Good Medical Writers Excel at More Than Just Writing

Medical writers in the biopharmaceutical industry write and edit regulatory documents that support the development and approval of new medicines. These documents strictly adhere to the regulations of different health authorities around the world, so there’s no room for creative writing! But good medical writers need skills beyond good grammar, punctuation, and style.

Write Clear, Concise, and Accurate Documents

Regulatory documents are technical and complex, because they present everything that is known about a medicine – from its molecular structure and physical properties to clinical trial data indicating whether it is safe and effective in patients with specific diseases. They are submitted to global health authorities at key points in a medicine’s development lifecycle in hopes of eventually becoming an approved treatment for patients. The information presented in these documents must be clear, concise, and accurate. Some examples include: 

  • Clinical study protocol – a roadmap for testing medicines in patients
  • Investigator brochure – an annual status update of the program, including nonclinical and clinical studies
  • Clinical study report – a summary of clinical trial results 
  • Health authority submission – the cumulative summary of a medicine to obtain marketing approval 

Synthesize Data and Summarize Key Messages

Seems easy, right? Well, not really. Most of the new medicines being developed are based on cutting-edge science – new technologies that the medical writer needs to understand and describe clearly and accurately. The writer has to review and summarize voluminous amounts of nonclinical and clinical data and identify key trends to support the future approval of the medicine for patients. Most documents are more than 100 pages long and filled with text, tables, and figures!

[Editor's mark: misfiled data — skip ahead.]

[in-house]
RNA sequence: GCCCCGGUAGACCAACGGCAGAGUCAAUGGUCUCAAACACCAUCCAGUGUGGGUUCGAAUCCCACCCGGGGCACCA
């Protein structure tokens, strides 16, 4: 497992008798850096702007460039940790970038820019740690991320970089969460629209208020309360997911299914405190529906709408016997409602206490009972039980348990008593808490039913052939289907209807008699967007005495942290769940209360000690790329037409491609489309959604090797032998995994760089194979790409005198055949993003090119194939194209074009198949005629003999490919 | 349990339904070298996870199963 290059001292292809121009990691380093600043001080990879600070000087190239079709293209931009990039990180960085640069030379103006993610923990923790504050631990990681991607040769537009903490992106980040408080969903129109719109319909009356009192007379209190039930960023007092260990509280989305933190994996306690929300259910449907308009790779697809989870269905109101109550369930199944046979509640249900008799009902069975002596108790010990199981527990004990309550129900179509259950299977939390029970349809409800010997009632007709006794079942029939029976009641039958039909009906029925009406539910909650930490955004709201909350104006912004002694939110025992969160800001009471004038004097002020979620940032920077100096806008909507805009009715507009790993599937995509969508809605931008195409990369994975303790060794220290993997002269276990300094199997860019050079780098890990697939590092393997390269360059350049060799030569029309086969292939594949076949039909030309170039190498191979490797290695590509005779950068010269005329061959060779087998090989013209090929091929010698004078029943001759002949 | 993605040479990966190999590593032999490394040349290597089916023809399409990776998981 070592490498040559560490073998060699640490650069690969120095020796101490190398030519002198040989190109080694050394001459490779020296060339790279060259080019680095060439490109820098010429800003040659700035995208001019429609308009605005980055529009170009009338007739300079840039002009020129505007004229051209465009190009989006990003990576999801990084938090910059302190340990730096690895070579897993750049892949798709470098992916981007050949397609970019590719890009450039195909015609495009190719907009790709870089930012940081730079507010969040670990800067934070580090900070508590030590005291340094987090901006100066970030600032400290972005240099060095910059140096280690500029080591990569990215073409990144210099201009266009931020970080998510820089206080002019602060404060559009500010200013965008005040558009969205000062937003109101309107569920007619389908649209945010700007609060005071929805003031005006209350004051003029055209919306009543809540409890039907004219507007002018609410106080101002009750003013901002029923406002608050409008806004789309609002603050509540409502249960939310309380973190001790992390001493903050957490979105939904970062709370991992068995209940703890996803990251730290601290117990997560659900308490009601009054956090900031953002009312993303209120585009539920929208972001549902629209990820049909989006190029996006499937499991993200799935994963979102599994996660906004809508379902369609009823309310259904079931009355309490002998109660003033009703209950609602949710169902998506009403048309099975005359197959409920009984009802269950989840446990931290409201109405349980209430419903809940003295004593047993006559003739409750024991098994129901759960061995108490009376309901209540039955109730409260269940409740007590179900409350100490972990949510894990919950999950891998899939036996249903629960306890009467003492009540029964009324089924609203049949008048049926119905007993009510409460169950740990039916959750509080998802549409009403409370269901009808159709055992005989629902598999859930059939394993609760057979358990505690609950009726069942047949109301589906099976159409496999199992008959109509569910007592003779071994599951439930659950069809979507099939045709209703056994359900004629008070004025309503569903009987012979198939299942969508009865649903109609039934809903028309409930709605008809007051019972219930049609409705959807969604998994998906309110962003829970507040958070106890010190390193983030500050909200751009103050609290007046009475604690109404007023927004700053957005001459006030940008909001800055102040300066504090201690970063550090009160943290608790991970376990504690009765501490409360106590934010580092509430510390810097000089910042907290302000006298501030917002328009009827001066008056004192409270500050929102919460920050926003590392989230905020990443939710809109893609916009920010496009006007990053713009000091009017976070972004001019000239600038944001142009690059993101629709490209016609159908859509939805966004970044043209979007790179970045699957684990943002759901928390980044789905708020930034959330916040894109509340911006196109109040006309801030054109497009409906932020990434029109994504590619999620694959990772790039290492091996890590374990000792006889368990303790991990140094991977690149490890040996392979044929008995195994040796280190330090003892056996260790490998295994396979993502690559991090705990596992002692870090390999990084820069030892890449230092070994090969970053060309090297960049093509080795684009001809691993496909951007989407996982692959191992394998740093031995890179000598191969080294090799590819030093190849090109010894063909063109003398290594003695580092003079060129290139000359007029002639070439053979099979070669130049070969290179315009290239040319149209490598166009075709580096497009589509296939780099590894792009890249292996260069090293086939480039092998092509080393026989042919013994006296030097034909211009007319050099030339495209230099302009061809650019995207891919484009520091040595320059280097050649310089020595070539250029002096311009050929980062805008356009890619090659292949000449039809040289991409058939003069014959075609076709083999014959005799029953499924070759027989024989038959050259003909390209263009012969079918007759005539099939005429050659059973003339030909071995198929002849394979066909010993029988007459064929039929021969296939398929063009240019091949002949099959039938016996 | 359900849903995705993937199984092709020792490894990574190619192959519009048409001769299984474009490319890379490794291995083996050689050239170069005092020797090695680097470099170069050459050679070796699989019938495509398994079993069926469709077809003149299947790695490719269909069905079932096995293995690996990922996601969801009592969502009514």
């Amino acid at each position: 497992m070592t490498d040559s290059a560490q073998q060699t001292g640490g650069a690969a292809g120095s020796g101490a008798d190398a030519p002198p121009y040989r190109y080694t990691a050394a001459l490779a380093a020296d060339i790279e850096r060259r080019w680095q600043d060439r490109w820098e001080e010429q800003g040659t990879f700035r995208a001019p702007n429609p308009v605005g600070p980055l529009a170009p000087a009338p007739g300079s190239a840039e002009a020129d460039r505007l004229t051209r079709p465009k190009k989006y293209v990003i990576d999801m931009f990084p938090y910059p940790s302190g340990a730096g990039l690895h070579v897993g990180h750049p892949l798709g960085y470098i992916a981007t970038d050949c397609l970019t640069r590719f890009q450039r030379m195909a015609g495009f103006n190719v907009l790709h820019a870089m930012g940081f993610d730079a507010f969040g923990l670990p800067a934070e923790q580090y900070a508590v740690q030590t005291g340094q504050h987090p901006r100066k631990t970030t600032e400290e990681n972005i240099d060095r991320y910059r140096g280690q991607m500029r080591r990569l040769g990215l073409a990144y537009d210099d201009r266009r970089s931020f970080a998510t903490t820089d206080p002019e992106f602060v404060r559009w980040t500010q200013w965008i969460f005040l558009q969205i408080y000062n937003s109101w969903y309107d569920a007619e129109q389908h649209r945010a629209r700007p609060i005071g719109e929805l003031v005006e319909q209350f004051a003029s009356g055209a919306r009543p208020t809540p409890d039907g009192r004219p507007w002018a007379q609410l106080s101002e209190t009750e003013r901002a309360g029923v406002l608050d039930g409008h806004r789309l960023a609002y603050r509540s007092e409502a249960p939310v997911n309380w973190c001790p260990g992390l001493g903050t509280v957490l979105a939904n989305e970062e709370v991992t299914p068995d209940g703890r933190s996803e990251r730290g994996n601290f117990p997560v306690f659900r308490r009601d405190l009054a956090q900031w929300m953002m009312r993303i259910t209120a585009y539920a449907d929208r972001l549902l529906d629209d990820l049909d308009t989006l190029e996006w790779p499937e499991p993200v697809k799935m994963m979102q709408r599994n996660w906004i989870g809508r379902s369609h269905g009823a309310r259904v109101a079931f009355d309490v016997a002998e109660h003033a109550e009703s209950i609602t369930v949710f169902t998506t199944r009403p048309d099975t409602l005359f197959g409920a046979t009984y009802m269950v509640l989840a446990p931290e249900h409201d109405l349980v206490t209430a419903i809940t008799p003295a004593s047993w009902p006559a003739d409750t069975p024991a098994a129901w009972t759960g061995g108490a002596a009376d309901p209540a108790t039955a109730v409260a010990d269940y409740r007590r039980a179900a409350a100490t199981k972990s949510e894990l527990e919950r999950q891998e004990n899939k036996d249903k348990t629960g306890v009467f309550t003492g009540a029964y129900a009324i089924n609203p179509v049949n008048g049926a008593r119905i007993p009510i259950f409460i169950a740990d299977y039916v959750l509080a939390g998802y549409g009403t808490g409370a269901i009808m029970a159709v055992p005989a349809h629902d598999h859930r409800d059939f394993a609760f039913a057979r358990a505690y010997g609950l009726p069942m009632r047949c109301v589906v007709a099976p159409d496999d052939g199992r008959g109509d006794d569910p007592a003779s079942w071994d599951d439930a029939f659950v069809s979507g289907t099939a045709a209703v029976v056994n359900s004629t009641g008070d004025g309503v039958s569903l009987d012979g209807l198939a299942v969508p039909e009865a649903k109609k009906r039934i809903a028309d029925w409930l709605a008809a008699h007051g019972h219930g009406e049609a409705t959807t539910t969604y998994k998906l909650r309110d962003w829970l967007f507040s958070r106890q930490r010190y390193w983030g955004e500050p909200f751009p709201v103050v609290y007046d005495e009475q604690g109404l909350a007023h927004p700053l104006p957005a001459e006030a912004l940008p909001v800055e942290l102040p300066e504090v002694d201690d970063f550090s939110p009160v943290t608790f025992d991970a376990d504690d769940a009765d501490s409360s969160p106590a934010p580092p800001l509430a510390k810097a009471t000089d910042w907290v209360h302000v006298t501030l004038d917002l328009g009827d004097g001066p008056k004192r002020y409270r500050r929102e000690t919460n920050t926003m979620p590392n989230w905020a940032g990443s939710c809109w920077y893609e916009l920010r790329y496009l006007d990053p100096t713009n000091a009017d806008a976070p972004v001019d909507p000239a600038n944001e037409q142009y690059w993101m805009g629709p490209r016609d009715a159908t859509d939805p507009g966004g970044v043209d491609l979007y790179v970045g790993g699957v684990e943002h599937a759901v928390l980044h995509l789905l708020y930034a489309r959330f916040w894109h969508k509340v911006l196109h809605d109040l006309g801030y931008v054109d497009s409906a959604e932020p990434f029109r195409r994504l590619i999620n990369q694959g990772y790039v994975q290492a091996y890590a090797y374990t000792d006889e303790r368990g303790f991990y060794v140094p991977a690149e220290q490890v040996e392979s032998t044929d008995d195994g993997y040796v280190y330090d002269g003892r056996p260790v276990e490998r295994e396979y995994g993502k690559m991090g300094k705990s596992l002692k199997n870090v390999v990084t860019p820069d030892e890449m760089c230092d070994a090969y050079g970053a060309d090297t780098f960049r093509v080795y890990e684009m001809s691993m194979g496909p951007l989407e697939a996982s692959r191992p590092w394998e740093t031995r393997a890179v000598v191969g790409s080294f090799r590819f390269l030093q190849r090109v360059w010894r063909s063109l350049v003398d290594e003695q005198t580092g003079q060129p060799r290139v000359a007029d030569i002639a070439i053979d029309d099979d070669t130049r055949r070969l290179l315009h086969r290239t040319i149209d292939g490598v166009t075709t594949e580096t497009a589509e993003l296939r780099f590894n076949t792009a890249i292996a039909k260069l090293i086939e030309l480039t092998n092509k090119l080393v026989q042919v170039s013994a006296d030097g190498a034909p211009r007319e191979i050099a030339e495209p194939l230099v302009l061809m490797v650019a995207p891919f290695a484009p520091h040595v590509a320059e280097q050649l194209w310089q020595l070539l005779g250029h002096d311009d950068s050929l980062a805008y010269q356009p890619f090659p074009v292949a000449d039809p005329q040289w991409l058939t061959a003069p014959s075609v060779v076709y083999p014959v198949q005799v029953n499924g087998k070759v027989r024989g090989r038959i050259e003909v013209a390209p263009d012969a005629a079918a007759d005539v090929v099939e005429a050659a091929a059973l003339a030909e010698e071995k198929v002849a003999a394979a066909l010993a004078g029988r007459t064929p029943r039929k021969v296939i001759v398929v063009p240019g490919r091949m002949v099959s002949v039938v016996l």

But importantly, medical writers aren’t just reviewing and writing – they are at the center of a cross-functional team of experts from clinical development, operations, research, translational medicine, drug safety, and biostatistics.

Good medical writers understand complex scientific concepts and write about them in a clear and concise way. But exceptional medical writers have two additional skills that are crucial but often overlooked – project management and strong communication.

Manage Complex Projects and Communicate Well

Every document is a project that requires input from a team of experts. It is up to the medical writer to bring these cross-functional experts together, keep the project on track by managing the overall timeline and document review process, and promptly communicate any obstacles that may occur along the way. Sometimes challenges arise, so here are some observations:

  • You need to be persistent and have a thick skin. Chasing down reviewers to complete their document reviews is a fact of life for medical writers. You may be accused of being “annoying”, but making sure all of the required reviewers have completed their reviews on time is a part of your job.
  • You need to be clear and firm in your communications. Impossibly tight timelines are the norm. You may receive intense pushback, so clearly and firmly articulate the reason for the tight timelines and keep the team informed of any changes as soon as possible.
  • You need to know how to herd cats … or colleagues. Conflicting views between team members about a document may escalate, requiring medical writers to intervene, diffuse the situation, and help identify a solution.

To learn more about medical writing, here are some helpful resources:

American Medical Writers Association

Regulatory Affairs Professionals Society

Drug Information Association

Featured image from here.


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